Maca growers count the costs in storm’s aftermath
MACADAMIA growers in the Northern Rivers were relatively unscathed by the heavy rains and wind that hit as ex-Tropical Cyclone Debbie swept past.
However, while growing regions like Bundaberg in Queensland and the NSW Mid North Coast appear to have been largely unaffected, there was some crop loss in both south-east Queensland and the Northern Rivers and varying degrees of tree damage and loss in those regions.
“In the Northern Rivers, the impact of the heavy rain and winds varied considerably from orchard to orchard, with inland growing regions seemingly more affected than farms closer to the coast,” Australian Macadamia Society CEO Jolyon Burnett said.
Mr Burnett said the damage had been a mixture of wash and erosion, root exposure, tree damage, damage to roads, fencing and in some cases homes and plant and equipment, and that it was too early to assess the full extent of the damage.
One local growing enterprise that is still counting the cost is the Discovery Group, which has eight orchards, four in Eureka and four around Dunoon, a total of 130,000 trees across 600 hectares.
Alex Young, the director’s assistant who looks after the day-to-day operations of the company, estimated the crop loss had been at least 5%.
“In an average year we can produce 1400 tonne, nut in shell,” Mr Young said.
“It’s hard to estimate but we think we’ve lost around 78 tonne – a bit more than 5%.”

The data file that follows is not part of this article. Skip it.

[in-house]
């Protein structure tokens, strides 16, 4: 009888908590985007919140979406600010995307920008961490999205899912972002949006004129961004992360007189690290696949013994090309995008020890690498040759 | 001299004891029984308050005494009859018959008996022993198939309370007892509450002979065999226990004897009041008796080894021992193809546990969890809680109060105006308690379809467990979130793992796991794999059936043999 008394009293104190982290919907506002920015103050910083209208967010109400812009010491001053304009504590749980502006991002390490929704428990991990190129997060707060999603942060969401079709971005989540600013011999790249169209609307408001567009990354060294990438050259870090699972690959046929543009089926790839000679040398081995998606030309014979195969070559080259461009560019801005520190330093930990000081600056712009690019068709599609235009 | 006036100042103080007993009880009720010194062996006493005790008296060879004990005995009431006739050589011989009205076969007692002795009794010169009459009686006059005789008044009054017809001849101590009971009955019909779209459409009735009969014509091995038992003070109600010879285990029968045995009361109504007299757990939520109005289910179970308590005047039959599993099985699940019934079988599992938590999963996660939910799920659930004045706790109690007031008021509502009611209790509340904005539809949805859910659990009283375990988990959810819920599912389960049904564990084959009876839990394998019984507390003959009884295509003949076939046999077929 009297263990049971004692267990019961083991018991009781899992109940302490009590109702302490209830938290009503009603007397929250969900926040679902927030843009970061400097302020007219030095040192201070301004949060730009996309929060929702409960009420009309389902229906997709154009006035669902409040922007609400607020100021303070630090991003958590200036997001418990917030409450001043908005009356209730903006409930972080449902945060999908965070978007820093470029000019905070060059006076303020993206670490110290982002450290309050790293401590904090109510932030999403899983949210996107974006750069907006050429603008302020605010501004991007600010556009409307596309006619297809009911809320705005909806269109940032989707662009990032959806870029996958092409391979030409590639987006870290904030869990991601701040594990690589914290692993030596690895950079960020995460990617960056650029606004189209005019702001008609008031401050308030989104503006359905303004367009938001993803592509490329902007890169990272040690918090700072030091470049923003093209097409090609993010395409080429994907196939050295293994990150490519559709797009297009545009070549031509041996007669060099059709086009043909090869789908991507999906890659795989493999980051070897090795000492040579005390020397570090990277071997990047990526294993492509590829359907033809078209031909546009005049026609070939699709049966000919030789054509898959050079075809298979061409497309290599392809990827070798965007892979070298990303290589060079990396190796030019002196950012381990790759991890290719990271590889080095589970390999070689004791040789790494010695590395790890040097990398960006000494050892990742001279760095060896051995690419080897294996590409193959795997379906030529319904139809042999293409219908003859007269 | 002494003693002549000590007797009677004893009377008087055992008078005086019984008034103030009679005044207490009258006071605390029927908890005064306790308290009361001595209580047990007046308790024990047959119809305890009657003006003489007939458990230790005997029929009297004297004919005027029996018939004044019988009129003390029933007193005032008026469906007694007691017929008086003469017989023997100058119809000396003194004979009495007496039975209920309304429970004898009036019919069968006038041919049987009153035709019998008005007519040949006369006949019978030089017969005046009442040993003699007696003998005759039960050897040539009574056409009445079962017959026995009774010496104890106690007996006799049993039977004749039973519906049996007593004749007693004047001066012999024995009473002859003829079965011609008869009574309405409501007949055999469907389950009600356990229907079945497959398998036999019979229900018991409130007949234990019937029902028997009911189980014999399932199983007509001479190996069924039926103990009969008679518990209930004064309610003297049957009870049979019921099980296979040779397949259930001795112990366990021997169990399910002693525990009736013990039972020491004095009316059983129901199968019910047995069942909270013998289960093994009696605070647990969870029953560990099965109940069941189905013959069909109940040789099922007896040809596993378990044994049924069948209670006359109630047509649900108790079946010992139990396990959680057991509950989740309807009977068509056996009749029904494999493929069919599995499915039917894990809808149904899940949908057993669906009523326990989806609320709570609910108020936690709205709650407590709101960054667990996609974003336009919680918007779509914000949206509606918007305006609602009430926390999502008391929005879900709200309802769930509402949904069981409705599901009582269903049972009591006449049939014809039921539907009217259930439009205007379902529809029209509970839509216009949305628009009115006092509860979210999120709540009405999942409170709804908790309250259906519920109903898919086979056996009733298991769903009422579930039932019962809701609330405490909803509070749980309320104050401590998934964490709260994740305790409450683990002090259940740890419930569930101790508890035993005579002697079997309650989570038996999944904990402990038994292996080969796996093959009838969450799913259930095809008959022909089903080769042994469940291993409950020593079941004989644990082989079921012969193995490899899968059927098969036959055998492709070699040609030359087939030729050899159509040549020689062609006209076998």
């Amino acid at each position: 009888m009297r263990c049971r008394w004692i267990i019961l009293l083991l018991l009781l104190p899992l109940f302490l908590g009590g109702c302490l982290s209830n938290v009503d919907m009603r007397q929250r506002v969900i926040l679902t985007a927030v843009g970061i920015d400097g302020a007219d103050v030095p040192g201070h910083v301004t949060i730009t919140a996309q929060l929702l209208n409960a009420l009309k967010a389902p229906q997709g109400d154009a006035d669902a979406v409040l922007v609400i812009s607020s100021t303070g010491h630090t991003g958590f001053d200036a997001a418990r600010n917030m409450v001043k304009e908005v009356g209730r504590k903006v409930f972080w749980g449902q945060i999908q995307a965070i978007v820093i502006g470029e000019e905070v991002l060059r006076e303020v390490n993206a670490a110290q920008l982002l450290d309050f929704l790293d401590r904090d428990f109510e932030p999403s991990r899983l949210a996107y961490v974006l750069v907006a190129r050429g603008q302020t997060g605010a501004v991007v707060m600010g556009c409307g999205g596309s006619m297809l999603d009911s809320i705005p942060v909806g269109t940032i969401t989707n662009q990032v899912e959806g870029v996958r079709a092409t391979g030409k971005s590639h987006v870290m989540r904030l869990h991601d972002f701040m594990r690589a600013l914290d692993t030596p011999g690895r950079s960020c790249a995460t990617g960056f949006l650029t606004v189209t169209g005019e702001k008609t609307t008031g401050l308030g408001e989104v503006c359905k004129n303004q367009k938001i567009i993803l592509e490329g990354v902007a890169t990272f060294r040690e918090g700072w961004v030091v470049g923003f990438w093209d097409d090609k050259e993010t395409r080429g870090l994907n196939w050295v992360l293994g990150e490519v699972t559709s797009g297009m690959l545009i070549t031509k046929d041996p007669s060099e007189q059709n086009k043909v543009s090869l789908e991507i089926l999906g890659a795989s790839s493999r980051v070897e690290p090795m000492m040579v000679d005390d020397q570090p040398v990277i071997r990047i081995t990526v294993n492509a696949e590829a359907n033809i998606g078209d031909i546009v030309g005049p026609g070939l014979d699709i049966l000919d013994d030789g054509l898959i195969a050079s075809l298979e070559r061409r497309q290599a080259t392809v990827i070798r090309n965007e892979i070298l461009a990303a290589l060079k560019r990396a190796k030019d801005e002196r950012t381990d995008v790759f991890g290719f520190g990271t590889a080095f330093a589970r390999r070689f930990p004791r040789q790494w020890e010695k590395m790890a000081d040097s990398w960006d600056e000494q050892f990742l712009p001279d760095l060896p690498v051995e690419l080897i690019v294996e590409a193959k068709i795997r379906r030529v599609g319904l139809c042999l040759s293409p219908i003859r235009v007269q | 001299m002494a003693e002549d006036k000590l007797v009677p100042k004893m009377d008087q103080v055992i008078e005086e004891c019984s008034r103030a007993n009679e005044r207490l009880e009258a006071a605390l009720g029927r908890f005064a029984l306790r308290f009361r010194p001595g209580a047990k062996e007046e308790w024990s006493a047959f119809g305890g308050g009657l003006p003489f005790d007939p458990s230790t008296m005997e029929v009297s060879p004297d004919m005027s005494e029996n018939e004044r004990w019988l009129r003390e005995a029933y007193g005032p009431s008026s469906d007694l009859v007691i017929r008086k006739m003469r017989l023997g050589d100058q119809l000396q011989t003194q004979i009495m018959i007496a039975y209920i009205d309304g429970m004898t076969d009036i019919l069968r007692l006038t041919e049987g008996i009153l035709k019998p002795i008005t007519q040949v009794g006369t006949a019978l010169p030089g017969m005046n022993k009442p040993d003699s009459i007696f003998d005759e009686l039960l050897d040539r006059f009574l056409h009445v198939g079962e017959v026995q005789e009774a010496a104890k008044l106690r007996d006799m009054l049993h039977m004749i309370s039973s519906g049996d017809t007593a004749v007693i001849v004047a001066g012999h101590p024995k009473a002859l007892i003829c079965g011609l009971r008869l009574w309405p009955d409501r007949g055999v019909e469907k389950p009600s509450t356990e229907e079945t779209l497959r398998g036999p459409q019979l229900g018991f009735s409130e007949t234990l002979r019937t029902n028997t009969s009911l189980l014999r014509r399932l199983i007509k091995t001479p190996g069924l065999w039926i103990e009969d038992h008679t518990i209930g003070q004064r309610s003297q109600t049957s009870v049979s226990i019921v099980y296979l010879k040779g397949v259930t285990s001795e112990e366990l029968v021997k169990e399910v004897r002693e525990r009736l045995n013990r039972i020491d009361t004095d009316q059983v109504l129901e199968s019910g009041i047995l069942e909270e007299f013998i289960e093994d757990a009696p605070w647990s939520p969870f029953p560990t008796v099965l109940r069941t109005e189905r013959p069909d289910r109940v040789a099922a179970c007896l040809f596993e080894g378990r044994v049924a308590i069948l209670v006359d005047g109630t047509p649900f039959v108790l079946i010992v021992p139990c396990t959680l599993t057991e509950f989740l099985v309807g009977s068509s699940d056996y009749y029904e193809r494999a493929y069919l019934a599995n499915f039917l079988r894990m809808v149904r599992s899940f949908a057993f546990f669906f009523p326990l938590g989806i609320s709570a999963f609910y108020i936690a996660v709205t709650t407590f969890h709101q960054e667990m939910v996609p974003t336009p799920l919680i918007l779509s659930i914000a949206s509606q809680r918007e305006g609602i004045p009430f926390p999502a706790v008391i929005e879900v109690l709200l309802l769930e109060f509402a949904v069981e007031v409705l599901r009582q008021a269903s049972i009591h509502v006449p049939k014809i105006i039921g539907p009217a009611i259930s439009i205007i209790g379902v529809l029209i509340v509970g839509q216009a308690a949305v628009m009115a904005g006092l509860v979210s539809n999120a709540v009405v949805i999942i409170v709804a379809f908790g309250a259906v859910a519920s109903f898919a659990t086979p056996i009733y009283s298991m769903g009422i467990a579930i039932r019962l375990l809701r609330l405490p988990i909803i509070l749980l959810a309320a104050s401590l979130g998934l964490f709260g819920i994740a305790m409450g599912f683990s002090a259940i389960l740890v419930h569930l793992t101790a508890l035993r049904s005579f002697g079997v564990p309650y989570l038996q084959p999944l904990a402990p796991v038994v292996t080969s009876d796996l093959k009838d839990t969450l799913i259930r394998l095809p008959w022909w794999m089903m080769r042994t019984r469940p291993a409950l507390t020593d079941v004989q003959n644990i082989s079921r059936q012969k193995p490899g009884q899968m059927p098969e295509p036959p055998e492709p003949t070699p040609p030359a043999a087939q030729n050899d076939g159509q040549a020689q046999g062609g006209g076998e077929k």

A conservative estimate of financial loss would be about $350,000, he said.
However, there are still a number of unknowns.
That monetary figure relates to the ruined nuts and does not take into account the water degradation caused to many more, and the subsequent reduction in price paid by processors.
Then there is the delay caused to the harvest, Mr Young said, which could also have an impact down the line.
Tree loss at the Discovery properties was minimal, Mr Young said – a mere 25 out of 130,000. However, damage to driveways and soil loss was another cost hit, he said.
“We have already brought in 10 truckloads of roadbase – about 100 tonne of rock – and it’s likely we’ll need another 15 loads.”
Sections of one of the Eureka orchards shows signs of severe erosion, with a gully which had been driveable before March 31 turned into a creek bed.
Top soil has been washed down and sits up to a metre deep before the water disappears under a road.
The farm managers say it is likely they will bring in a backhoe to take the rich brown loam back up to the orchard.
A longer term solution is also planned, involving the removal of trees along the temporary watercourse, and planting grasses below the trees to help hold water in case of future storms.
Mr Burnett said the national macadamia crop was likely to be revised down after the storm.
“The Australian macadamia crop has been affected by Cyclone Debbie and recent severe weather and is likely to be revised to around 52,000 tonnes at 10% moisture (48,750 tonnes at 3.5% moisture), the same as the 2016 crop,” Mr Burnett said.
“Thankfully, many growers are only in the early stages of harvest, and most of their crop is still in the trees.
“The main issue now is that orchards will need to be cleaned up again so growers can get back to harvest.
“This, along with continued rain, will cause further delays to crop deliveries to the market.”
Mr Burnett added the Northern Rivers macadamia industry would also be affected because many local businesses that provide valuable service and support to growers and farms had been devastated by the local floods.
“Overall, we expect the crop will be similar to last year (52,000 tonnes at 10% moisture / 48,750 tonnes at 3.5% moisture), with no major impact on quality as long as harvest can resume soon,” Mr Burnett said.
MUD SLIDE: Sections of the Discovery Group’s Eureka orchard became a torrent, carrying huge amounts of topsoil away from under the trees.